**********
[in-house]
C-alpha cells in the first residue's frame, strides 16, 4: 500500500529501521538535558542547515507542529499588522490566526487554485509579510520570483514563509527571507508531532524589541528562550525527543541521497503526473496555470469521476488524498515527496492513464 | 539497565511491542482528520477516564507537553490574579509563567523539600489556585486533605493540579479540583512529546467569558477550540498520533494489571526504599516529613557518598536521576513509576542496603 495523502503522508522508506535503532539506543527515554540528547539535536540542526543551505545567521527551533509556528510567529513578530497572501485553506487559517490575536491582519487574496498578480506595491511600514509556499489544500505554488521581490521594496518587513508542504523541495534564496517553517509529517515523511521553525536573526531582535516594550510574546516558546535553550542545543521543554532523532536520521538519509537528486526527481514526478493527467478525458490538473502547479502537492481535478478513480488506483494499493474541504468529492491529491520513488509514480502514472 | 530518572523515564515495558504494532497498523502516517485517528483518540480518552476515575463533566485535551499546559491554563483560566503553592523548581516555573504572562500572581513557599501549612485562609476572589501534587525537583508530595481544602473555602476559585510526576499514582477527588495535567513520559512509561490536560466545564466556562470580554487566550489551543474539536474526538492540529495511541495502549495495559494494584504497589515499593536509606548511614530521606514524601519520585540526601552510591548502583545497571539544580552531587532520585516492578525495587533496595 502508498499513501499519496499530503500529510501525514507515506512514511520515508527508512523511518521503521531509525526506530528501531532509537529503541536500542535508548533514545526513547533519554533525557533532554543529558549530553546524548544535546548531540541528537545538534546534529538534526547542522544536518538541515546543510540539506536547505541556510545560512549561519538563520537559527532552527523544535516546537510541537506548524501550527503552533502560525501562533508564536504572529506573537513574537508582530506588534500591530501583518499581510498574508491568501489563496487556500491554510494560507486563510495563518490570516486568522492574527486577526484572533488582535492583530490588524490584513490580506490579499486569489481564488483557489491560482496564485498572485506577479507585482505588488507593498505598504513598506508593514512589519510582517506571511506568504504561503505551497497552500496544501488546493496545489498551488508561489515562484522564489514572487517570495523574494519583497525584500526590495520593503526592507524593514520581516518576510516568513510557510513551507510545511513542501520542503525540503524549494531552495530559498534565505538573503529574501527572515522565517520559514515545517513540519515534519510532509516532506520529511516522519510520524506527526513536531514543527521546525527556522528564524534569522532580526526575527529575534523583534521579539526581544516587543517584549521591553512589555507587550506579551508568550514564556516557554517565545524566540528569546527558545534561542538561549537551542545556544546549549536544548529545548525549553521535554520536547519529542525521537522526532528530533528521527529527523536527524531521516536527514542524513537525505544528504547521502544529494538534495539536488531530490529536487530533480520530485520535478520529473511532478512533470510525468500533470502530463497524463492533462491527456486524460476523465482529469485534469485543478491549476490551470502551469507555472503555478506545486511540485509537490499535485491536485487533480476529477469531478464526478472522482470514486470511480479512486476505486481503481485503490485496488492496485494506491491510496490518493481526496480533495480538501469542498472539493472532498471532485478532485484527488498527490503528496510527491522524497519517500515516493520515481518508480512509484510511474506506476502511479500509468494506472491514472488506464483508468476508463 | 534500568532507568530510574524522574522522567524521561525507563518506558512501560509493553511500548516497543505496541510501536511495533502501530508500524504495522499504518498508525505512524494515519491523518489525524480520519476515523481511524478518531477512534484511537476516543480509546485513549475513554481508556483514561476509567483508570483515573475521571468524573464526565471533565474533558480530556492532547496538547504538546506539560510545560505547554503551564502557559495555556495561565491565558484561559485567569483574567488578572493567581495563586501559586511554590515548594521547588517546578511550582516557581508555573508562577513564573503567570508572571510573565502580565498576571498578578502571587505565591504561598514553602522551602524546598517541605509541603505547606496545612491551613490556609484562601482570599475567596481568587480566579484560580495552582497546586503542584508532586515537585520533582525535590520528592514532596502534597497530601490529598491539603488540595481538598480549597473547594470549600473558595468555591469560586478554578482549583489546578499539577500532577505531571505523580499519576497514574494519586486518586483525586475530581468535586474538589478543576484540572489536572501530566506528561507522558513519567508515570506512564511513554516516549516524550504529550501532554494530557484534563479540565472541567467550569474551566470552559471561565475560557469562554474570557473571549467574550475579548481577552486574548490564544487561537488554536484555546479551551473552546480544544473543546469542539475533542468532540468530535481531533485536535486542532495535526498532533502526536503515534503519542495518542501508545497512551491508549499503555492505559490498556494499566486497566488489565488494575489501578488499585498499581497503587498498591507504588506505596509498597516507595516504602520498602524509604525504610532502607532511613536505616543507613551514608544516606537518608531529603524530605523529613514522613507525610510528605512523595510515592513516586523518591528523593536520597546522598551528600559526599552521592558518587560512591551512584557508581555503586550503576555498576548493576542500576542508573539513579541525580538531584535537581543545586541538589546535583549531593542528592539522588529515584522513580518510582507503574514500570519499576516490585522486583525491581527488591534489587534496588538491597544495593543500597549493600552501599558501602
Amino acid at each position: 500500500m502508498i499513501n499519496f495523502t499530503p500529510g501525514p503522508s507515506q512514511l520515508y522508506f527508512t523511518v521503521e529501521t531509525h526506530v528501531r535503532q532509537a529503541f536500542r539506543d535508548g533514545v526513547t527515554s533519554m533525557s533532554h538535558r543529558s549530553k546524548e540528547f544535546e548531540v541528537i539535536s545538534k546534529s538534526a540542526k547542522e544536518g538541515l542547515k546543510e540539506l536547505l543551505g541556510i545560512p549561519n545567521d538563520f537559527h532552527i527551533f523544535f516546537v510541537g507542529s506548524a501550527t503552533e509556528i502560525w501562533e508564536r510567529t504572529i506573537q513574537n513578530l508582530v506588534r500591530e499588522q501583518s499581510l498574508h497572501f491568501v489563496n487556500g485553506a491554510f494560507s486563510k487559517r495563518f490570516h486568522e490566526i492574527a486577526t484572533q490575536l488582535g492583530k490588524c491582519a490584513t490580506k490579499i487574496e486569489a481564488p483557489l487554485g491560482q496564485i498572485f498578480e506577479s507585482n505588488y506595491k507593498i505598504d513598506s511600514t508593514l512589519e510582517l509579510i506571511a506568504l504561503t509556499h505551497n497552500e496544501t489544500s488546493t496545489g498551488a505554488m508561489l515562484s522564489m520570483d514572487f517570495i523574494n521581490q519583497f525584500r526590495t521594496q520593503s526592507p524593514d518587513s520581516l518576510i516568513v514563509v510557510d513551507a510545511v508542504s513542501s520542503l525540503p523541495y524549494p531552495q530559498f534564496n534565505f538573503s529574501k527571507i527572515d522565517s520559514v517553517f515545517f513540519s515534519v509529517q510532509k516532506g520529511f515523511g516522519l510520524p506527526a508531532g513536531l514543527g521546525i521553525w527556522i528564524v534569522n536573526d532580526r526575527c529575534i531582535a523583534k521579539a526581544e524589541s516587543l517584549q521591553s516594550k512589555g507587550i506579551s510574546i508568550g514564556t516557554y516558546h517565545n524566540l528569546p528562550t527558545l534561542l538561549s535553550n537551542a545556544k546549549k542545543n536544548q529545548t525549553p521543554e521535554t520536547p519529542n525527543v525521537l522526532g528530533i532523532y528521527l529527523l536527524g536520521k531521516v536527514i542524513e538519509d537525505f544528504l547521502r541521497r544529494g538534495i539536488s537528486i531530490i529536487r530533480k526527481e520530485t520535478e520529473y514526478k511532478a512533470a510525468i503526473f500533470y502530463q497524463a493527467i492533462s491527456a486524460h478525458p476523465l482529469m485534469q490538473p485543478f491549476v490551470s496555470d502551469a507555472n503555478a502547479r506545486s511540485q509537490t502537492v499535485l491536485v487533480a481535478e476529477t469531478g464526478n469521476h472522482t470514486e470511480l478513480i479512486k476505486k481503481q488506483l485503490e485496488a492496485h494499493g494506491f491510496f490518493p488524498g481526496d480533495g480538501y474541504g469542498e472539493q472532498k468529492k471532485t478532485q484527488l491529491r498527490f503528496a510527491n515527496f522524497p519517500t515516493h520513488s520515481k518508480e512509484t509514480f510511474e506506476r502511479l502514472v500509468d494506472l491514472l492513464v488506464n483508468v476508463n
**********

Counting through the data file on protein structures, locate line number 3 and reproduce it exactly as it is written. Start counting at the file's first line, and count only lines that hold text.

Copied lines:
Amino acid at each position: 500500500m502508498i499513501n499519496f495523502t499530503p500529510g501525514p503522508s507515506q512514511l520515508y522508506f527508512t523511518v521503521e529501521t531509525h526506530v528501531r535503532q532509537a529503541f536500542r539506543d535508548g533514545v526513547t527515554s533519554m533525557s533532554h538535558r543529558s549530553k546524548e540528547f544535546e548531540v541528537i539535536s545538534k546534529s538534526a540542526k547542522e544536518g538541515l542547515k546543510e540539506l536547505l543551505g541556510i545560512p549561519n545567521d538563520f537559527h532552527i527551533f523544535f516546537v510541537g507542529s506548524a501550527t503552533e509556528i502560525w501562533e508564536r510567529t504572529i506573537q513574537n513578530l508582530v506588534r500591530e499588522q501583518s499581510l498574508h497572501f491568501v489563496n487556500g485553506a491554510f494560507s486563510k487559517r495563518f490570516h486568522e490566526i492574527a486577526t484572533q490575536l488582535g492583530k490588524c491582519a490584513t490580506k490579499i487574496e486569489a481564488p483557489l487554485g491560482q496564485i498572485f498578480e506577479s507585482n505588488y506595491k507593498i505598504d513598506s511600514t508593514l512589519e510582517l509579510i506571511a506568504l504561503t509556499h505551497n497552500e496544501t489544500s488546493t496545489g498551488a505554488m508561489l515562484s522564489m520570483d514572487f517570495i523574494n521581490q519583497f525584500r526590495t521594496q520593503s526592507p524593514d518587513s520581516l518576510i516568513v514563509v510557510d513551507a510545511v508542504s513542501s520542503l525540503p523541495y524549494p531552495q530559498f534564496n534565505f538573503s529574501k527571507i527572515d522565517s520559514v517553517f515545517f513540519s515534519v509529517q510532509k516532506g520529511f515523511g516522519l510520524p506527526a508531532g513536531l514543527g521546525i521553525w527556522i528564524v534569522n536573526d532580526r526575527c529575534i531582535a523583534k521579539a526581544e524589541s516587543l517584549q521591553s516594550k512589555g507587550i506579551s510574546i508568550g514564556t516557554y516558546h517565545n524566540l528569546p528562550t527558545l534561542l538561549s535553550n537551542a545556544k546549549k542545543n536544548q529545548t525549553p521543554e521535554t520536547p519529542n525527543v525521537l522526532g528530533i532523532y528521527l529527523l536527524g536520521k531521516v536527514i542524513e538519509d537525505f544528504l547521502r541521497r544529494g538534495i539536488s537528486i531530490i529536487r530533480k526527481e520530485t520535478e520529473y514526478k511532478a512533470a510525468i503526473f500533470y502530463q497524463a493527467i492533462s491527456a486524460h478525458p476523465l482529469m485534469q490538473p485543478f491549476v490551470s496555470d502551469a507555472n503555478a502547479r506545486s511540485q509537490t502537492v499535485l491536485v487533480a481535478e476529477t469531478g464526478n469521476h472522482t470514486e470511480l478513480i479512486k476505486k481503481q488506483l485503490e485496488a492496485h494499493g494506491f491510496f490518493p488524498g481526496d480533495g480538501y474541504g469542498e472539493q472532498k468529492k471532485t478532485q484527488l491529491r498527490f503528496a510527491n515527496f522524497p519517500t515516493h520513488s520515481k518508480e512509484t509514480f510511474e506506476r502511479l502514472v500509468d494506472l491514472l492513464v488506464n483508468v476508463n